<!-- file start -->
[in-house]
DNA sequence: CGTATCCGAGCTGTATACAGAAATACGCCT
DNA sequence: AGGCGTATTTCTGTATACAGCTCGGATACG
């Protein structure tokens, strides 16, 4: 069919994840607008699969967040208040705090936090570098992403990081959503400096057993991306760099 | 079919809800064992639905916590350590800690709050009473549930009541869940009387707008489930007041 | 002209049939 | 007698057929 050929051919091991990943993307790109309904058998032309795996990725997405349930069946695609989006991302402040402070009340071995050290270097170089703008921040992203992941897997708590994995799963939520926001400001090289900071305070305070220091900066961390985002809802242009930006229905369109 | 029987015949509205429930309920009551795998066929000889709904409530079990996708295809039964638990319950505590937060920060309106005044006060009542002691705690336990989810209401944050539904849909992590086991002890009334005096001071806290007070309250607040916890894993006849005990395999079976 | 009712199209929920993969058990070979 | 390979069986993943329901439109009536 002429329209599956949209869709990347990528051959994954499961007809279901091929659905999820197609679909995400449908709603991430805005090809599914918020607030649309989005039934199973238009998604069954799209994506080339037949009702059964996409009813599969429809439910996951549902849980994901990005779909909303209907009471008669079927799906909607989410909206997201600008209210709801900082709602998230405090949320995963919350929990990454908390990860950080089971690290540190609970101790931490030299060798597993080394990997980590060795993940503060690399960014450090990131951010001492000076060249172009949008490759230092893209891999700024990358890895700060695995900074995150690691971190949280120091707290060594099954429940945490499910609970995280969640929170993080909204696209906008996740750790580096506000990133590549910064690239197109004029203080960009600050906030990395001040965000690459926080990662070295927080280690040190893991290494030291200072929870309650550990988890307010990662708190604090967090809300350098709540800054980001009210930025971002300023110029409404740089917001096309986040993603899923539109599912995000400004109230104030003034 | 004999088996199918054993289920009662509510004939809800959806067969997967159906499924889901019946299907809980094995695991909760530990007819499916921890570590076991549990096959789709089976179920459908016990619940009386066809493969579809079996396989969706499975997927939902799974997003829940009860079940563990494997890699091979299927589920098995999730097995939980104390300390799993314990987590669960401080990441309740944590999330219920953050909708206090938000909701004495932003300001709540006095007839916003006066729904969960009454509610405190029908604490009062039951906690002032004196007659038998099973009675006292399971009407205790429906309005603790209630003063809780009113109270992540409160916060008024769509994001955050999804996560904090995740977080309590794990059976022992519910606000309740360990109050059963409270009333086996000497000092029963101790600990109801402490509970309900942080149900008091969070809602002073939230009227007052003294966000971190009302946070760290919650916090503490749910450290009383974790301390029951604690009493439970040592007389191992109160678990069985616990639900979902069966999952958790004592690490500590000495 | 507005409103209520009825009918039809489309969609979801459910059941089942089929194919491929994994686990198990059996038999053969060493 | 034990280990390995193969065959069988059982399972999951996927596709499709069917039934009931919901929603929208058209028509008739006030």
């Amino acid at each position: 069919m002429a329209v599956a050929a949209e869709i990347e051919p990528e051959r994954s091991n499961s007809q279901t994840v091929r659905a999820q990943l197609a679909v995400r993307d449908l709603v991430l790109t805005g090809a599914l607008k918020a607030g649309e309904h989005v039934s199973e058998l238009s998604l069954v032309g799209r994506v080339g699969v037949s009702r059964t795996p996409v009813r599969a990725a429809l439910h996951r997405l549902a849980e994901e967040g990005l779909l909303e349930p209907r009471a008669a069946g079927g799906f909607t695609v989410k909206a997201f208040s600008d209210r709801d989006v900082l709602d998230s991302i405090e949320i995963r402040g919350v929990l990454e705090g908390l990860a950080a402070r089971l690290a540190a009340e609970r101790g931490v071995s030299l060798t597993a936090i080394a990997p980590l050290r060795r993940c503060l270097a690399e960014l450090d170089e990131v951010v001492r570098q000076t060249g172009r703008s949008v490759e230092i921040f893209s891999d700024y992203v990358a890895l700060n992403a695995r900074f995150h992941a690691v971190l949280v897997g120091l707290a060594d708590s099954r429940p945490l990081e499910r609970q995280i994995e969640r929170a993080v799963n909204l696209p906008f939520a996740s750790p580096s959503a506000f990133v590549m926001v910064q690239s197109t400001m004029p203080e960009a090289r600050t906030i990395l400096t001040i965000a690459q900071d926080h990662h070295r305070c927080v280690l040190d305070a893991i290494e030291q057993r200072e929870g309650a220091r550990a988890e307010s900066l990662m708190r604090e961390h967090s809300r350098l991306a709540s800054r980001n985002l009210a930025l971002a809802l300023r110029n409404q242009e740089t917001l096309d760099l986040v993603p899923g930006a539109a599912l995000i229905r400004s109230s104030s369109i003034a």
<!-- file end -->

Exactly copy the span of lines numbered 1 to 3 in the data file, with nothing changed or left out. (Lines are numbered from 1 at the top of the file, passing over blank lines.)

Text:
[in-house]
DNA sequence: CGTATCCGAGCTGTATACAGAAATACGCCT
DNA sequence: AGGCGTATTTCTGTATACAGCTCGGATACG